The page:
Royal St George's Course Review

Par 70, 7,204 yards, links

The most famous course in Kent, Royal St George's is the course that finally gave Darren Clarke his first major victory in 2011 at The Open during a week in which players and spectators alike experienced four seasons in a day. It measures 7,204 yards and is a formidable par 70.

The third hole is a par three measuring 239 yards. Originally played as a blind hole over a hill to the right of the present green, it was lengthened by 30 yards for the 2011 Open. Mounds surround the green and they often send sliced shots back onto a two-tiered putting surface. Putts from the upper level to a pin at the bottom are lightning quick. It is one of the most difficult holes on the entire Open rota - and it doesn't have a single bunker.

The 15th is 493 yards and a par four. A good drive between five bunkers will leave a carry over cross bunkers to a small green that falls away to the right. If you miss the green and land on the left hand side and you will be left with a tough pitch over a bank.

royal st georges

The 17th is a dogleg measuring 424 yards and features plenty of swales and humps. The green is the fastest on the course; it’s slightly raised and is protected by bunkers on both sides.

The final hole is 456 yards long and is one of the toughest finishing holes in golf. The tee shot must be well placed, and the approach could give you nightmares, with a deep bunker on the right of the green and two more on the left. The green slopes from right to left and features a swale known as Duncan's Hollow that swallows the ball and leaves a horrible chip - just ask Sandy Lyle!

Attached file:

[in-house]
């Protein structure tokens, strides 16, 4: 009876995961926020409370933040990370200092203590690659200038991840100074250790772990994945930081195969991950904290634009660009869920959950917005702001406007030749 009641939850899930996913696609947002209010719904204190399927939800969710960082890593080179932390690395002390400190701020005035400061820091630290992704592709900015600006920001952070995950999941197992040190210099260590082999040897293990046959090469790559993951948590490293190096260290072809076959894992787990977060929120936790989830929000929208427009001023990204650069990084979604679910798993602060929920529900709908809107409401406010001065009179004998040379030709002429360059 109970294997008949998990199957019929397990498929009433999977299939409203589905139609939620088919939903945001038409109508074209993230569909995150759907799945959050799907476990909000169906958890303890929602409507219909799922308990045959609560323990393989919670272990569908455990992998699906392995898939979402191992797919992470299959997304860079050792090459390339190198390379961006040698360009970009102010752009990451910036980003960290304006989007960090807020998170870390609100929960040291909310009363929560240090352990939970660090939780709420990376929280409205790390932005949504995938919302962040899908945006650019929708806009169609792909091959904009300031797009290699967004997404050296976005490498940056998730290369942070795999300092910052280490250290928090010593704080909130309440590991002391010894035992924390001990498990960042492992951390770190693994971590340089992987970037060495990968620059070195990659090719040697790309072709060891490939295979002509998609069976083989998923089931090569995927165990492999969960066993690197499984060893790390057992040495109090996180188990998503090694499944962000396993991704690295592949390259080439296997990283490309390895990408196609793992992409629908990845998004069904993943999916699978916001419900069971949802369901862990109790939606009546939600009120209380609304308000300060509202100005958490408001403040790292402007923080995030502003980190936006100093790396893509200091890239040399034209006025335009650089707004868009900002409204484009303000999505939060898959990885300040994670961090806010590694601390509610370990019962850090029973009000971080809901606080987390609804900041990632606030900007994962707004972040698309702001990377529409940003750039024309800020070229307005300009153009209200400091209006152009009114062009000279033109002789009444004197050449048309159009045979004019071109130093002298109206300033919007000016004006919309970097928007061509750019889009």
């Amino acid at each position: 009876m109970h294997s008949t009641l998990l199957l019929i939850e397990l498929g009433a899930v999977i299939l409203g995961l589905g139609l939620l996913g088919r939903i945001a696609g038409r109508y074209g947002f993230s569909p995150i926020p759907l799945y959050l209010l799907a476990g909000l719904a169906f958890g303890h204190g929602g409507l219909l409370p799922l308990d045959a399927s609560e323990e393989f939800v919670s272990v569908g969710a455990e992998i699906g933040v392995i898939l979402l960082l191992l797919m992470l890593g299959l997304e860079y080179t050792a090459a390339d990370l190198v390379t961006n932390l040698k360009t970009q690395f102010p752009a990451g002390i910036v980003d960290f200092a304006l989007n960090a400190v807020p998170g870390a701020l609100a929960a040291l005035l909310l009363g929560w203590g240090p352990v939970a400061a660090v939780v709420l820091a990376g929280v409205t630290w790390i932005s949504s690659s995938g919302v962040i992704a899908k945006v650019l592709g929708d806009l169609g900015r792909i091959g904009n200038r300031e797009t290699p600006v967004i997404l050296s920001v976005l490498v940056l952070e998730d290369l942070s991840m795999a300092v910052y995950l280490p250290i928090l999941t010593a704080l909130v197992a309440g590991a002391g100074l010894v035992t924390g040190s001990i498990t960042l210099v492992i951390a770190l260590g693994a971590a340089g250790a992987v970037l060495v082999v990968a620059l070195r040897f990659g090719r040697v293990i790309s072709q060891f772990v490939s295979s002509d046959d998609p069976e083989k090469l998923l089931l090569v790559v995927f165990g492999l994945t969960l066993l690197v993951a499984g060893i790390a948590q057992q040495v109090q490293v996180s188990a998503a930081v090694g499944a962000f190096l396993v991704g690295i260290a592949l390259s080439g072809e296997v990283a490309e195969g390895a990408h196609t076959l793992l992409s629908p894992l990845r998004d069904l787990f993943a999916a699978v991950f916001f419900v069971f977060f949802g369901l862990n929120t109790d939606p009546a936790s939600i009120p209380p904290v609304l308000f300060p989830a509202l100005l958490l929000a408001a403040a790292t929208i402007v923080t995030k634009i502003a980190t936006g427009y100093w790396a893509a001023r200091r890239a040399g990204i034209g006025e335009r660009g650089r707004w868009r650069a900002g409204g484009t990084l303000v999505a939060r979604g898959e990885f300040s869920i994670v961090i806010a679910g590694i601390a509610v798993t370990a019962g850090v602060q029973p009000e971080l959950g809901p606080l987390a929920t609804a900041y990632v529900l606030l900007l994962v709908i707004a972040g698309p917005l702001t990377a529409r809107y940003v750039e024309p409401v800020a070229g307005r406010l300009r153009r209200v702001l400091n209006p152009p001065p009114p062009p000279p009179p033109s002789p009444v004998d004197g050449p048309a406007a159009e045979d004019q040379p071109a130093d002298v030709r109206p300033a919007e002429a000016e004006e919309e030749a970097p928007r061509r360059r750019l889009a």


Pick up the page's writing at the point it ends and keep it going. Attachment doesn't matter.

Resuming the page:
Find out more detail or request a quote if you are interested in playing this course as part of your golf vacation package with the golf travel experts at Golfbreaks.com.

Derek Clements

Author, Derek Clements

Derek Clements is a golf journalist - he has covered many Open Championships and European Tour events, as well as The Masters. Born in Glasgow, he writes for The Sunday Times and Golfshake, and has also written for Today's Golfer, the Daily Mail, Swing by Swing and many other golf websites, magazines and newspapers. He has played golf all over the world and numbers Gleneagles, Kingsbarns and Aldeburgh as his three favourite golf courses in the United Kingdom. He lives in Suffolk, is a member of Waldringfield Golf Club and has a handicap of nine. He had lessons from the late Bob Torrance and has worked with Jean-Jacques Rivet, one of the world's leading golf biomechanists.